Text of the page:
crowded


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The Crowded Refresh solution allows employers to tap this valuable resource and surface qualified candidates who otherwise would go undiscovered.
Comptroller Scott Stringer's office released a report earlier this week that revealed some startling numbers on how households in the city are more crowded than ever--skyrocketing 44.
1 : to push into a small space <After the meeting we all crowded into an elevator.
In chapter 4 Munro, attempting to clarify the excessiveness he attributes to the crowd, employs the idea of a rhizomatic system (borrowed from Gilles Deleuze and Felix Guattari) to describe "the crowded city [as] both inarticulate and disarticulated, distracted, dismembered--if a body at all, a body without organs" (141).
But the Bus Riders Union -- which last month asked the federal court to extend the decree for an additional four years -- argues that buses used by the urban poor remain crowded and the MTA needs to add at least 300 buses and 250 drivers to be in compliance.
At Coney Island, the automobile was an earlier and much greater challenge: Even while the "natural" was promoted alongside the commercial at Coney, the automobile made alternatives to the crowded Island increasingly accessible in the 1920s for those who could afford it.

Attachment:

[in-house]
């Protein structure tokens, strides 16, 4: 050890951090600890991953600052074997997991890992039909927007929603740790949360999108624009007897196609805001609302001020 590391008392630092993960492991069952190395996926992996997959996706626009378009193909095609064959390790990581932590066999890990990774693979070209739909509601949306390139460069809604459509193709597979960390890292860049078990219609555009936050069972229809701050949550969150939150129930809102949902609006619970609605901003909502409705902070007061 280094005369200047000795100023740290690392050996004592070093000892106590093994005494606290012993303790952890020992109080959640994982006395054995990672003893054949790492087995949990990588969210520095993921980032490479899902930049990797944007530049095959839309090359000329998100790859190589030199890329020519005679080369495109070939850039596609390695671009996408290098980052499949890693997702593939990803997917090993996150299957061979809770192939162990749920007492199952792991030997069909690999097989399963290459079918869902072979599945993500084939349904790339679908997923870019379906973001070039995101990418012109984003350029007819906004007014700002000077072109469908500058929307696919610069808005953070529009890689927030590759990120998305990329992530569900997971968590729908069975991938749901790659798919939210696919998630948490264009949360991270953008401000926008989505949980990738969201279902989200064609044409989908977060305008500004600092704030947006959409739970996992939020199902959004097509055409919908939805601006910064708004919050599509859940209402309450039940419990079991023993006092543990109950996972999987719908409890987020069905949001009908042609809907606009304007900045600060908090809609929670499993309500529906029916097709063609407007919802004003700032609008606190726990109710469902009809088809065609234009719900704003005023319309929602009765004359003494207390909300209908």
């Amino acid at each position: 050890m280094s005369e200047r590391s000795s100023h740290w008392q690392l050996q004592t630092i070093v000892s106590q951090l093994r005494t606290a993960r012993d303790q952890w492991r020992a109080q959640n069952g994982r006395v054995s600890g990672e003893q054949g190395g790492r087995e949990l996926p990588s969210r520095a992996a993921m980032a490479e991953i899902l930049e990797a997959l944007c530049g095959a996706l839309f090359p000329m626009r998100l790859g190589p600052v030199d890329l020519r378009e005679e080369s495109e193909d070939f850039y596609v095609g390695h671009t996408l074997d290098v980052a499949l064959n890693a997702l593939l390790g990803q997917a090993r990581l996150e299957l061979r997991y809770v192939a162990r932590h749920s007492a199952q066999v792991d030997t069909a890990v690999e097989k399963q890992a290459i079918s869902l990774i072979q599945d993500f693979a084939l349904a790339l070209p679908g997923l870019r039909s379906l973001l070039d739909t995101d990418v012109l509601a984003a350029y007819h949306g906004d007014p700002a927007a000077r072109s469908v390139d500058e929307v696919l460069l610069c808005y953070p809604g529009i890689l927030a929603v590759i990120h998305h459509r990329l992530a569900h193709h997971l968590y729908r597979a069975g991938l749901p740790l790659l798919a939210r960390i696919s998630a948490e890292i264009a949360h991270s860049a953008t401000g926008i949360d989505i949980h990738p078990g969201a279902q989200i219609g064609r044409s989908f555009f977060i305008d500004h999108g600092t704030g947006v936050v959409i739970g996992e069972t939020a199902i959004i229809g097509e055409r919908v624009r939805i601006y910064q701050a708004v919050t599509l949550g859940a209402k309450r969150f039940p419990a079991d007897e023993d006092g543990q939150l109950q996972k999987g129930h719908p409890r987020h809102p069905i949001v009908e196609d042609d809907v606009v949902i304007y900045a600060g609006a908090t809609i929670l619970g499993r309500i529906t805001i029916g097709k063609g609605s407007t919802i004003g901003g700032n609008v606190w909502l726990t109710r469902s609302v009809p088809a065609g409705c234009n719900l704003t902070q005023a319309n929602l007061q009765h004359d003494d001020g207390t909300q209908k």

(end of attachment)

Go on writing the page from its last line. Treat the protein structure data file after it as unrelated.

Describing crowded conditions at Public School 19 in the Bronx, the column noted that "Ms.
But an artist like Gursky or Barney has never known anything besides the crowded, institutional art world we have today.
The survey collected information on crowding, such as data on diversion--that is, the extent to which hospitals asked ambulances that would normally bring patients to their hospitals to go instead to other hospitals that were presumably less crowded.
As the Yankees took their positions in the field, trailing by a run, a murmur started drifting out from the crowded stands, and then slowly swelled into a chant:
Dispelling widely held myths about various ethnic groups' tolerance of crowding, a new Cornell study finds that Asian Americans and Latin Americans are just as uncomfortable in crowded homes as are Anglo Americans (Americans of European descent) and African Americans.
The enormous ballroom at the Washington Hilton was even set up with "academic" seating -- large tables in front of each row of chairs, unlike in past years when the chairs were crowded in tight rows without tables.